In our opinion the principle of considering the special needs of people does not conflict with the principle of equal treatment for all. All individuals are human beings; therefore, they deserve equal rights and equal treatment. However, to promote social justice, it is essential that society should take into account special needs of the people. People with certain disabilities could be considered unequal in some respect and need special help. In many countries, physical disabilities, age or lack of access to good education or health care, etc., are some factors that are considered grounds for special treatments. In India, Schedule Castes are given special privileges.
How does Rawls use the idea of a veil of ignorance to argue that fair and just distribution can be defended on rational grounds?
According to Rawls, Justice is the first virtue
of social institutions, as truth is of systems of thought.
He develops a Contractarian Theory of Justice in the
tradition of Hobbes, Locke and Rousseau. Since for
Rawls, Justice is the foundation of social structure, all
political and legislative decisions must take place
within the limits of the principle of Justice. The
Contractarian concept of Justice is elaborated by
Rawls in the following words: “In justice as fairness
the original position of equality corresponds to the state
of nature in the traditional theory of the social
contract.... It is understood as a purely hypothetical
situation characterised so as lead a certain conception
of Justice. Among the essential features of this
situation is that no one know his place in society, his
class position or social status, nor does any one know
his fortune in the distribution of natural assets and
abilities, his intelligence, strength and the like. I shall
even assume that the parties do not know their
conceptions of the good or their special psychological
propensities. The principles of justice are chosen
behind a veil of ignorance.”
However, it is not easy to erase out our identities and to imagine oneself under a ‘veil of ignorance’. However, the imagined veil of ignorance is the first step in arriving at a system of fair laws and policies.
What are generally considered to be the basic minimum requirements of people for living a healthy and productive life? What is the responsibility of governments in trying to ensure this minimum to all?
For living a healthy and productive life, minimum requirements of people must be fulfilled. The minimum requirements of people are food, clothes and house. A just society should provide people with basic necessities of life so that they live a healthy and secure life. People should get clean drinking water, basic health facilities and basic education. People should get work, minimum wages for living and good working conditions. It is the responsibility of the government to fulfil the basic needs of the people. The government should endeavour to secure a living wage and decent conditions of work so as to ensure to the workers sufficient leisure and enjoyment of social and cultural opportunities. The government should provide effective provision for securing the right to work, to education and the public assistance in cases of unemployment, old age, sickness, disability and of undeserved want to provide just and humane conditions of work.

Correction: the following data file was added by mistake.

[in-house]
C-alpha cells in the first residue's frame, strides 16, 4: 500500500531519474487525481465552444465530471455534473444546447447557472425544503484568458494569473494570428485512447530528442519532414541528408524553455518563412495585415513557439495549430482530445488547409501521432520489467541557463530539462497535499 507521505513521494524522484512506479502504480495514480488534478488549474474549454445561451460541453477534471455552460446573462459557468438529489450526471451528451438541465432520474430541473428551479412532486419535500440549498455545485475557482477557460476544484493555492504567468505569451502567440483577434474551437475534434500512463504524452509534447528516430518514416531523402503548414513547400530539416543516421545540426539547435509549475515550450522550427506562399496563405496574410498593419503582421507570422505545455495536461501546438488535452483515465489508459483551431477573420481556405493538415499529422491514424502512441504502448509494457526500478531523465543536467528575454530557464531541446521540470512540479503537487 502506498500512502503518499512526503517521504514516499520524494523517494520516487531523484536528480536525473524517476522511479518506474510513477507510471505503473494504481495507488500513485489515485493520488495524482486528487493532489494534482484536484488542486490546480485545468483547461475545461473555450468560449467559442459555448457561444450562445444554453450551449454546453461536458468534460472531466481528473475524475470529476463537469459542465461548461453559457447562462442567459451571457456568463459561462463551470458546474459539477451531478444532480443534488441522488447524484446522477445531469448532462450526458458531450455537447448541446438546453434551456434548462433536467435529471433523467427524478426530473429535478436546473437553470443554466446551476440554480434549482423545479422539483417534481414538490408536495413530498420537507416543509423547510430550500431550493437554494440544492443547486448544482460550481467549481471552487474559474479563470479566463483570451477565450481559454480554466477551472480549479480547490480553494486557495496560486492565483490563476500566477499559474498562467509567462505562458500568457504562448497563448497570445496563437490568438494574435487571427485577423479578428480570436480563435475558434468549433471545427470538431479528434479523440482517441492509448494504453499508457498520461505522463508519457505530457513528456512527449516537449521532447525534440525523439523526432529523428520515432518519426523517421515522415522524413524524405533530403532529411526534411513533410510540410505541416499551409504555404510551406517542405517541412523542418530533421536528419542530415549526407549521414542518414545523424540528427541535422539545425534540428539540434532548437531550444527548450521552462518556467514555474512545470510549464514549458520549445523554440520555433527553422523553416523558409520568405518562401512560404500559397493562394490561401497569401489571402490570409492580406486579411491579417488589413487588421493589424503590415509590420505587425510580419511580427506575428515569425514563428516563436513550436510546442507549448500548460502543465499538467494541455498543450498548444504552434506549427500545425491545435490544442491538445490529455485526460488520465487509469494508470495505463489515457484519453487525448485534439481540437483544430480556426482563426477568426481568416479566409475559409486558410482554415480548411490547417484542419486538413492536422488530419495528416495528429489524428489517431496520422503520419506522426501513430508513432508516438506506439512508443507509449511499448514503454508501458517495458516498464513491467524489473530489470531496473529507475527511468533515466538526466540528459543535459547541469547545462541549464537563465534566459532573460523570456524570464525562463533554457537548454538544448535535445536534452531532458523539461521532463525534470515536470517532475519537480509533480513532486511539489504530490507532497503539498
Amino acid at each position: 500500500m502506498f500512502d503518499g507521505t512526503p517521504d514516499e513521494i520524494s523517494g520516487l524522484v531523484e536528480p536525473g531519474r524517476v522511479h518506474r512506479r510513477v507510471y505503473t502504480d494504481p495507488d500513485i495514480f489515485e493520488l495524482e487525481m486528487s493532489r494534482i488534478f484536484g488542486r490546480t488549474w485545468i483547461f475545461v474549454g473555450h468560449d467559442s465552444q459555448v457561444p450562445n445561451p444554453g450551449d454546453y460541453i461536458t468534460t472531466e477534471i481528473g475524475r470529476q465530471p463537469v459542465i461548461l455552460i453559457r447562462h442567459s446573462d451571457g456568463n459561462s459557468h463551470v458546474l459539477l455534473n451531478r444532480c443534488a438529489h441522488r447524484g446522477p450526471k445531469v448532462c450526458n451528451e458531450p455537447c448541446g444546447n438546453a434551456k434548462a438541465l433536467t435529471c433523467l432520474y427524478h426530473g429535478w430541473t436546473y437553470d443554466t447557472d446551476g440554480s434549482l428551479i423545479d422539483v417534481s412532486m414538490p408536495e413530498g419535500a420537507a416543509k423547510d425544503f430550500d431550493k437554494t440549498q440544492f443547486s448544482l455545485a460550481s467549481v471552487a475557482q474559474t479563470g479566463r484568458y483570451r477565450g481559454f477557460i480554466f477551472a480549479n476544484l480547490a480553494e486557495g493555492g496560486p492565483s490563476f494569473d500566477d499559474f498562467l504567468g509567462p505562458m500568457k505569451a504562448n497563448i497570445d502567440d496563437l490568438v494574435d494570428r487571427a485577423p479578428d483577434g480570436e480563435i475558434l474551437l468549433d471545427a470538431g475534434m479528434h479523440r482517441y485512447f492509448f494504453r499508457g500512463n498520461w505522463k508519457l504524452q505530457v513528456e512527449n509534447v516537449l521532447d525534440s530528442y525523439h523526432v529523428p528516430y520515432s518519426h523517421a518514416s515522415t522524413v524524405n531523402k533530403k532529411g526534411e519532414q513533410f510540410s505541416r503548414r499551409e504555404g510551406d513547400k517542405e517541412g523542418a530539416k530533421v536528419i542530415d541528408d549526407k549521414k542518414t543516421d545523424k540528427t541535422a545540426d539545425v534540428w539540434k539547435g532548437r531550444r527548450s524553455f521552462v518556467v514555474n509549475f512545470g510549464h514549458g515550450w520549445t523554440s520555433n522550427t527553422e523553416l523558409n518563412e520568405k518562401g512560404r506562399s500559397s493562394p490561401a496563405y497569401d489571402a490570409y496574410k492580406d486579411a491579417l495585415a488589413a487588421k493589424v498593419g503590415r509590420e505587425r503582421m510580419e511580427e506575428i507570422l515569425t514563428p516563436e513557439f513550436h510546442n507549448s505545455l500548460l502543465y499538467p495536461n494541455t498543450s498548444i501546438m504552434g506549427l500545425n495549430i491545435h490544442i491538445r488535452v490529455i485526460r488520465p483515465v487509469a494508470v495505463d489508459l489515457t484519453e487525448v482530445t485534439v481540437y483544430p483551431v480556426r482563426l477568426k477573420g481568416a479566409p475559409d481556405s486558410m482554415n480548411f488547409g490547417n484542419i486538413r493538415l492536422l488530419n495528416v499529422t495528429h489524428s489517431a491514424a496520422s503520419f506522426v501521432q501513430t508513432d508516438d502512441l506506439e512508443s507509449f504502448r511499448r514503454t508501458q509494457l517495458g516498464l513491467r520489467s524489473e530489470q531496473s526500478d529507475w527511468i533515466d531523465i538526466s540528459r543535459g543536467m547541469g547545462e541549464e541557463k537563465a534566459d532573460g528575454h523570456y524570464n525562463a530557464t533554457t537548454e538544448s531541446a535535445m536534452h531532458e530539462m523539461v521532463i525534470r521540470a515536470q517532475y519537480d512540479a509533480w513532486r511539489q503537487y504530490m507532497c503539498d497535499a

Which of the following arguments could be used to justify state action to provide basic minimum conditions of life to all the citizens?
- Providing free services to the poor and needy can be justified as an act of charity.
- Providing all citizens with a basic minimum standard of living is one way of ensuring equality of opportunity.
- Some people are naturally lazy and we should be kind to them.
- Ensuring basic facilities and a minimum standard of living to all is a recognition of our shared humanity and a human right.
- Providing free services to the poor and needy can be justified as state action to provide basic minimum conditions of life to all the citizens.
- By providing all the citizens with a basic minimum standard of living, state action is justified in providing basic minimum conditions of life to all the citizens.
- It is not a correct argument.
- It is a correct argument.